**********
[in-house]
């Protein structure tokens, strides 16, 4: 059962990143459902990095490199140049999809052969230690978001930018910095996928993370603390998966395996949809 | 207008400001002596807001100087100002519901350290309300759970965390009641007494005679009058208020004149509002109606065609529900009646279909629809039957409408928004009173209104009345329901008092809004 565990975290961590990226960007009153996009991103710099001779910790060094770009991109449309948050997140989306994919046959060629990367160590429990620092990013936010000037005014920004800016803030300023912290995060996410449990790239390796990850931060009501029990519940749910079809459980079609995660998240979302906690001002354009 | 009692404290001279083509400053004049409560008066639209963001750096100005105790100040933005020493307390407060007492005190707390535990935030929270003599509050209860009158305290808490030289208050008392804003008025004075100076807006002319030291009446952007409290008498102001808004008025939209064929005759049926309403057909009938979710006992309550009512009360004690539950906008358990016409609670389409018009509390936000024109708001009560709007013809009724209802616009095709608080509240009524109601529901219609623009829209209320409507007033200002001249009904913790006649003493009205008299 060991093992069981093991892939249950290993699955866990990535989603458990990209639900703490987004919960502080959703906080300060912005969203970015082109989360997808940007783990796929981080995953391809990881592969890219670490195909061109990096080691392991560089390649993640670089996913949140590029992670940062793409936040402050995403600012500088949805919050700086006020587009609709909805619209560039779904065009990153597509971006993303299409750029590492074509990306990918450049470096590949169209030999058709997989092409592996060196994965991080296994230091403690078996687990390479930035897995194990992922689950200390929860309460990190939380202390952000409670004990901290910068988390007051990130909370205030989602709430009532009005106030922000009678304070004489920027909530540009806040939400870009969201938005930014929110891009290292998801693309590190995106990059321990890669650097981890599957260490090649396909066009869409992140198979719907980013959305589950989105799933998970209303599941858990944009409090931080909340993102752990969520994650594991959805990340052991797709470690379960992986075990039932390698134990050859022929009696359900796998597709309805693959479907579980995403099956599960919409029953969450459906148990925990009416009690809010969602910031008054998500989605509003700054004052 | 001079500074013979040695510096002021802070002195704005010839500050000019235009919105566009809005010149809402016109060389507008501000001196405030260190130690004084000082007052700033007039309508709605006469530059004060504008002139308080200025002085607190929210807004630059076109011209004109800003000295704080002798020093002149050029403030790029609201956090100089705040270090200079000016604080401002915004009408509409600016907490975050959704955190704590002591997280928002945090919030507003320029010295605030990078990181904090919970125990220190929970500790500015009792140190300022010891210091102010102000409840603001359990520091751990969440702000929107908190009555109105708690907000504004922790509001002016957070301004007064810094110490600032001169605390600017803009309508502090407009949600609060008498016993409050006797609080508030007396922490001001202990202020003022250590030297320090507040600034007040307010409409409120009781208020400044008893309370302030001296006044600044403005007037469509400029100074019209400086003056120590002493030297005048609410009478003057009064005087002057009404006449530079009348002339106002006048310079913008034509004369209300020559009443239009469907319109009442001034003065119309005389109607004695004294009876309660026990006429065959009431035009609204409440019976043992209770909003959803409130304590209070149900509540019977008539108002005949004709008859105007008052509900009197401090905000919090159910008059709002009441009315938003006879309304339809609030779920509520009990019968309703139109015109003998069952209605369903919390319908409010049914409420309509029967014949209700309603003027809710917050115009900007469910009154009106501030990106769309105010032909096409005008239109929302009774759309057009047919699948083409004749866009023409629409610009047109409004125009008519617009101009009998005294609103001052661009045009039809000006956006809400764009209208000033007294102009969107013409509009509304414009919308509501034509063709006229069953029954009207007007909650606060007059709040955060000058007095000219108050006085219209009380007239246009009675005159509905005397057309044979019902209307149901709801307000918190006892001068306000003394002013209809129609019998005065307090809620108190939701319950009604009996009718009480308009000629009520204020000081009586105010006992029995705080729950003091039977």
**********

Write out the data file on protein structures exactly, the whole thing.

[in-house]
């Protein structure tokens, strides 16, 4: 059962990143459902990095490199140049999809052969230690978001930018910095996928993370603390998966395996949809 | 207008400001002596807001100087100002519901350290309300759970965390009641007494005679009058208020004149509002109606065609529900009646279909629809039957409408928004009173209104009345329901008092809004 565990975290961590990226960007009153996009991103710099001779910790060094770009991109449309948050997140989306994919046959060629990367160590429990620092990013936010000037005014920004800016803030300023912290995060996410449990790239390796990850931060009501029990519940749910079809459980079609995660998240979302906690001002354009 | 009692404290001279083509400053004049409560008066639209963001750096100005105790100040933005020493307390407060007492005190707390535990935030929270003599509050209860009158305290808490030289208050008392804003008025004075100076807006002319030291009446952007409290008498102001808004008025939209064929005759049926309403057909009938979710006992309550009512009360004690539950906008358990016409609670389409018009509390936000024109708001009560709007013809009724209802616009095709608080509240009524109601529901219609623009829209209320409507007033200002001249009904913790006649003493009205008299 060991093992069981093991892939249950290993699955866990990535989603458990990209639900703490987004919960502080959703906080300060912005969203970015082109989360997808940007783990796929981080995953391809990881592969890219670490195909061109990096080691392991560089390649993640670089996913949140590029992670940062793409936040402050995403600012500088949805919050700086006020587009609709909805619209560039779904065009990153597509971006993303299409750029590492074509990306990918450049470096590949169209030999058709997989092409592996060196994965991080296994230091403690078996687990390479930035897995194990992922689950200390929860309460990190939380202390952000409670004990901290910068988390007051990130909370205030989602709430009532009005106030922000009678304070004489920027909530540009806040939400870009969201938005930014929110891009290292998801693309590190995106990059321990890669650097981890599957260490090649396909066009869409992140198979719907980013959305589950989105799933998970209303599941858990944009409090931080909340993102752990969520994650594991959805990340052991797709470690379960992986075990039932390698134990050859022929009696359900796998597709309805693959479907579980995403099956599960919409029953969450459906148990925990009416009690809010969602910031008054998500989605509003700054004052 | 001079500074013979040695510096002021802070002195704005010839500050000019235009919105566009809005010149809402016109060389507008501000001196405030260190130690004084000082007052700033007039309508709605006469530059004060504008002139308080200025002085607190929210807004630059076109011209004109800003000295704080002798020093002149050029403030790029609201956090100089705040270090200079000016604080401002915004009408509409600016907490975050959704955190704590002591997280928002945090919030507003320029010295605030990078990181904090919970125990220190929970500790500015009792140190300022010891210091102010102000409840603001359990520091751990969440702000929107908190009555109105708690907000504004922790509001002016957070301004007064810094110490600032001169605390600017803009309508502090407009949600609060008498016993409050006797609080508030007396922490001001202990202020003022250590030297320090507040600034007040307010409409409120009781208020400044008893309370302030001296006044600044403005007037469509400029100074019209400086003056120590002493030297005048609410009478003057009064005087002057009404006449530079009348002339106002006048310079913008034509004369209300020559009443239009469907319109009442001034003065119309005389109607004695004294009876309660026990006429065959009431035009609204409440019976043992209770909003959803409130304590209070149900509540019977008539108002005949004709008859105007008052509900009197401090905000919090159910008059709002009441009315938003006879309304339809609030779920509520009990019968309703139109015109003998069952209605369903919390319908409010049914409420309509029967014949209700309603003027809710917050115009900007469910009154009106501030990106769309105010032909096409005008239109929302009774759309057009047919699948083409004749866009023409629409610009047109409004125009008519617009101009009998005294609103001052661009045009039809000006956006809400764009209208000033007294102009969107013409509009509304414009919308509501034509063709006229069953029954009207007007909650606060007059709040955060000058007095000219108050006085219209009380007239246009009675005159509905005397057309044979019902209307149901709801307000918190006892001068306000003394002013209809129609019998005065307090809620108190939701319950009604009996009718009480308009000629009520204020000081009586105010006992029995705080729950003091039977």